Peter Eisentraut <[EMAIL PROTECTED]> writes:
> Some people were mentioning an error message style guide.  Here's a start
> of one that I put together a while ago.  Feel free to consider it.

Looks like a good start.  But you expected quibbles, right?  ;-)


> The main part of a message should be at most 72 characters long.  For
> embedded format specifiers (%s, %d, etc.), a reasonable estimate of
> the expected string should be taken into account.  The rest should be
> distributed to the detail and the hint parts.

This is not really workable to adhere to strictly.  For example, a
message that includes more than one user identifier (eg, a table and
column name) fails the test immediately since each name might be
NAMEDATALEN-1 long.  Even with only one identifier, I have nine
characters allowed for the error text ... less quotes and a space
makes six... less "ERROR:" leaves me with nothing.  Okay, so you said
"reasonable estimate" not "worst case", but unless you want to specify
what you think a reasonable estimate is, this guideline is useless.

I think a style guide should just say "Keep primary messages short".


> A message may not contain a newline or a tab.

This might work for primary messages given the "keep it short" dictum,
but it's quite unworkable for detail and hint messages --- we have some
of the latter that run to many lines.

How about something like "Avoid tabs.  Insert newlines as needed to keep
message lines shorter than X characters.  Keep in mind that client
code might reformat long messages for its own purposes, so don't rely on
text layout for legibility."


> Use quotes always to denote files, database objects, and other
> variables of a character-string nature.  Do not use them to mark up
> nonvariable items.

One thing that's been annoying me recently is that some of our messages
exhibit double quoting, eg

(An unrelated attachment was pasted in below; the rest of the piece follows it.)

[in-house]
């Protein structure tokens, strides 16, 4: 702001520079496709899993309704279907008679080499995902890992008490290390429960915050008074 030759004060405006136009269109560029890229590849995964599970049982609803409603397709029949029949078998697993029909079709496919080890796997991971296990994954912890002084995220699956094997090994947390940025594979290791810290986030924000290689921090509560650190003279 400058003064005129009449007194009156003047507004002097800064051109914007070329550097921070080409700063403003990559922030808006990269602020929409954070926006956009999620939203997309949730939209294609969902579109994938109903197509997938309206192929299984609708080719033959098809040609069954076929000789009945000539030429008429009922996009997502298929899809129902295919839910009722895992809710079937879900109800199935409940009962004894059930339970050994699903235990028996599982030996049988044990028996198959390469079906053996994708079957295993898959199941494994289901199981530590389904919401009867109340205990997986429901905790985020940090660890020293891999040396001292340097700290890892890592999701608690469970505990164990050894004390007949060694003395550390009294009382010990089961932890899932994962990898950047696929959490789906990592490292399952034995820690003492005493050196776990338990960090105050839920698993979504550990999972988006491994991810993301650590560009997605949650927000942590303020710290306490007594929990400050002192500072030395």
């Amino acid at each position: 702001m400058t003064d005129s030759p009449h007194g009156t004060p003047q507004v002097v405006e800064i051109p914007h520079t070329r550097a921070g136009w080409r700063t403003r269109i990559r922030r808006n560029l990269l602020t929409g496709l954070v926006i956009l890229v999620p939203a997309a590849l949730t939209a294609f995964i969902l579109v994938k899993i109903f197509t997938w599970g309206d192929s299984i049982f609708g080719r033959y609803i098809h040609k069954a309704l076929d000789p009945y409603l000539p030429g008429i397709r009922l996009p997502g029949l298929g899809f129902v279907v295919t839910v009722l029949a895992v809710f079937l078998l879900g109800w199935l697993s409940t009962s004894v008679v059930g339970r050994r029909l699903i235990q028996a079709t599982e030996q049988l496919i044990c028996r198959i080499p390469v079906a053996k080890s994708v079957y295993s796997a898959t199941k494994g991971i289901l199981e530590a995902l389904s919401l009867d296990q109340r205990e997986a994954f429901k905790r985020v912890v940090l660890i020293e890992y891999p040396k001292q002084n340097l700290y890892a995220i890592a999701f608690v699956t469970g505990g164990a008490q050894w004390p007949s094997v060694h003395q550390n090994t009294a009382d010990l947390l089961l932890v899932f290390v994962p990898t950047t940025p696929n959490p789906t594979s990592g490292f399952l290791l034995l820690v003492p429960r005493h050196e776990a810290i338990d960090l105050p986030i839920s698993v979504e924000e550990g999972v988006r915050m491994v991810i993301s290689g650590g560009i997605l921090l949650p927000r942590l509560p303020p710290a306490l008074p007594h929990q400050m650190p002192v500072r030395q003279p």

regression=# select 'a' ### 'b';
ERROR:  Unable to identify an operator '###' for types '"unknown"' and '"unknown"'
        You will have to retype this query using an explicit cast

The reason this particular case happens is that the elog call puts
(single) quotes around the result of format_type_be --- and the latter
puts double quotes around names that seem to need it, which include
mixed-case names and (as in this case) names that are also SQL keywords.
Individually each of these choices seems defensible, but the result is
mighty ugly.  How can we fix it?


> NOTE: This format encourages embedding data items into the message in
> grammatical positions instead of the old style 'invalid value: bar'.

I'm not sure that I like making messages be utterly dependent on the
presence of quotes to be decipherable.  Would you consider the above
message to be better phrased as, say,

ERROR: Unable to identify an infix operator "unknown" "###" "unknown"

Throw a few spaces and random characters into the type names, and this
gets very unreadable very fast.  The "invalid value: bar" style has the
advantage that the message text is pretty clearly separated from the
object being complained about.


> Do not end the message with a period.  Do not even think about ending
> a message with an exclamation point.

> RATIONALE: Avoiding punctuation makes it easier for client